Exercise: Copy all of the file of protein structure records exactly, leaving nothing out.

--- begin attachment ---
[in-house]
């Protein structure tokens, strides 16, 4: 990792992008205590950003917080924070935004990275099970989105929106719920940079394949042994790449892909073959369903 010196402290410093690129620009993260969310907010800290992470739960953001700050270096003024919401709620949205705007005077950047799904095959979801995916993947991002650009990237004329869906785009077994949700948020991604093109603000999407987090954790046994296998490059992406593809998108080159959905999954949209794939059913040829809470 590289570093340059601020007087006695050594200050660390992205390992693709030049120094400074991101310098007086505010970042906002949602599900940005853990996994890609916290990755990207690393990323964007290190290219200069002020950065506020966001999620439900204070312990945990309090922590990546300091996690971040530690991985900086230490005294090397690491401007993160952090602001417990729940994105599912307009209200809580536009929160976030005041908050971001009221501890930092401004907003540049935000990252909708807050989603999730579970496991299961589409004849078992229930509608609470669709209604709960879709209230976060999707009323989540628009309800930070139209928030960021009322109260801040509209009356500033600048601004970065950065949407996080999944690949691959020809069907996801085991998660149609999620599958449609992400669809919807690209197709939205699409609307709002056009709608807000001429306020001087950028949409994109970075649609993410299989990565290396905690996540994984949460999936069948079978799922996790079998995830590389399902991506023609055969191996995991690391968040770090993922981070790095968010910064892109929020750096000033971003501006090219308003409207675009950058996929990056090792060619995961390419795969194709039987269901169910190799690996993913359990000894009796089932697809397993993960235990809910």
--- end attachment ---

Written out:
[in-house]
């Protein structure tokens, strides 16, 4: 990792992008205590950003917080924070935004990275099970989105929106719920940079394949042994790449892909073959369903 010196402290410093690129620009993260969310907010800290992470739960953001700050270096003024919401709620949205705007005077950047799904095959979801995916993947991002650009990237004329869906785009077994949700948020991604093109603000999407987090954790046994296998490059992406593809998108080159959905999954949209794939059913040829809470 590289570093340059601020007087006695050594200050660390992205390992693709030049120094400074991101310098007086505010970042906002949602599900940005853990996994890609916290990755990207690393990323964007290190290219200069002020950065506020966001999620439900204070312990945990309090922590990546300091996690971040530690991985900086230490005294090397690491401007993160952090602001417990729940994105599912307009209200809580536009929160976030005041908050971001009221501890930092401004907003540049935000990252909708807050989603999730579970496991299961589409004849078992229930509608609470669709209604709960879709209230976060999707009323989540628009309800930070139209928030960021009322109260801040509209009356500033600048601004970065950065949407996080999944690949691959020809069907996801085991998660149609999620599958449609992400669809919807690209197709939205699409609307709002056009709608807000001429306020001087950028949409994109970075649609993410299989990565290396905690996540994984949460999936069948079978799922996790079998995830590389399902991506023609055969191996995991690391968040770090993922981070790095968010910064892109929020750096000033971003501006090219308003409207675009950058996929990056090792060619995961390419795969194709039987269901169910190799690996993913359990000894009796089932697809397993993960235990809910």